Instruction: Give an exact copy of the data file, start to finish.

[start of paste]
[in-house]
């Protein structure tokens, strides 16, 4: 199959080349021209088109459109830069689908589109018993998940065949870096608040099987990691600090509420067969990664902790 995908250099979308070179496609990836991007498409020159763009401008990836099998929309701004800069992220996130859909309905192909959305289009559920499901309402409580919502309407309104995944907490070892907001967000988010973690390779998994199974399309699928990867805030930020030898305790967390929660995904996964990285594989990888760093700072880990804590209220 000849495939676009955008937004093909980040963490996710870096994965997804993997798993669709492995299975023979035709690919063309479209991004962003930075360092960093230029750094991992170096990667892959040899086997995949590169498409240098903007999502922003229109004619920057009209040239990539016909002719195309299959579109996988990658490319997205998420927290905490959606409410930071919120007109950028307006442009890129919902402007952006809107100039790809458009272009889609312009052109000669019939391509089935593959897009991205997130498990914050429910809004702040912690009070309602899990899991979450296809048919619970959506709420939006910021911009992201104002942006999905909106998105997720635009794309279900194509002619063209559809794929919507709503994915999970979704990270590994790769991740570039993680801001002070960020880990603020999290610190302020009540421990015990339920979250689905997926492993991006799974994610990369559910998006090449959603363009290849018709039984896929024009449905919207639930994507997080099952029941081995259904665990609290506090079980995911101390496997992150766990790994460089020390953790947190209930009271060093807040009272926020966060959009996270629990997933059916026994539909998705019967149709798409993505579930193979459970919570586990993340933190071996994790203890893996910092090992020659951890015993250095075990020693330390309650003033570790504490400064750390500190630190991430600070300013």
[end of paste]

[in-house]
């Protein structure tokens, strides 16, 4: 199959080349021209088109459109830069689908589109018993998940065949870096608040099987990691600090509420067969990664902790 995908250099979308070179496609990836991007498409020159763009401008990836099998929309701004800069992220996130859909309905192909959305289009559920499901309402409580919502309407309104995944907490070892907001967000988010973690390779998994199974399309699928990867805030930020030898305790967390929660995904996964990285594989990888760093700072880990804590209220 000849495939676009955008937004093909980040963490996710870096994965997804993997798993669709492995299975023979035709690919063309479209991004962003930075360092960093230029750094991992170096990667892959040899086997995949590169498409240098903007999502922003229109004619920057009209040239990539016909002719195309299959579109996988990658490319997205998420927290905490959606409410930071919120007109950028307006442009890129919902402007952006809107100039790809458009272009889609312009052109000669019939391509089935593959897009991205997130498990914050429910809004702040912690009070309602899990899991979450296809048919619970959506709420939006910021911009992201104002942006999905909106998105997720635009794309279900194509002619063209559809794929919507709503994915999970979704990270590994790769991740570039993680801001002070960020880990603020999290610190302020009540421990015990339920979250689905997926492993991006799974994610990369559910998006090449959603363009290849018709039984896929024009449905919207639930994507997080099952029941081995259904665990609290506090079980995911101390496997992150766990790994460089020390953790947190209930009271060093807040009272926020966060959009996270629990997933059916026994539909998705019967149709798409993505579930193979459970919570586990993340933190071996994790203890893996910092090992020659951890015993250095075990020693330390309650003033570790504490400064750390500190630190991430600070300013």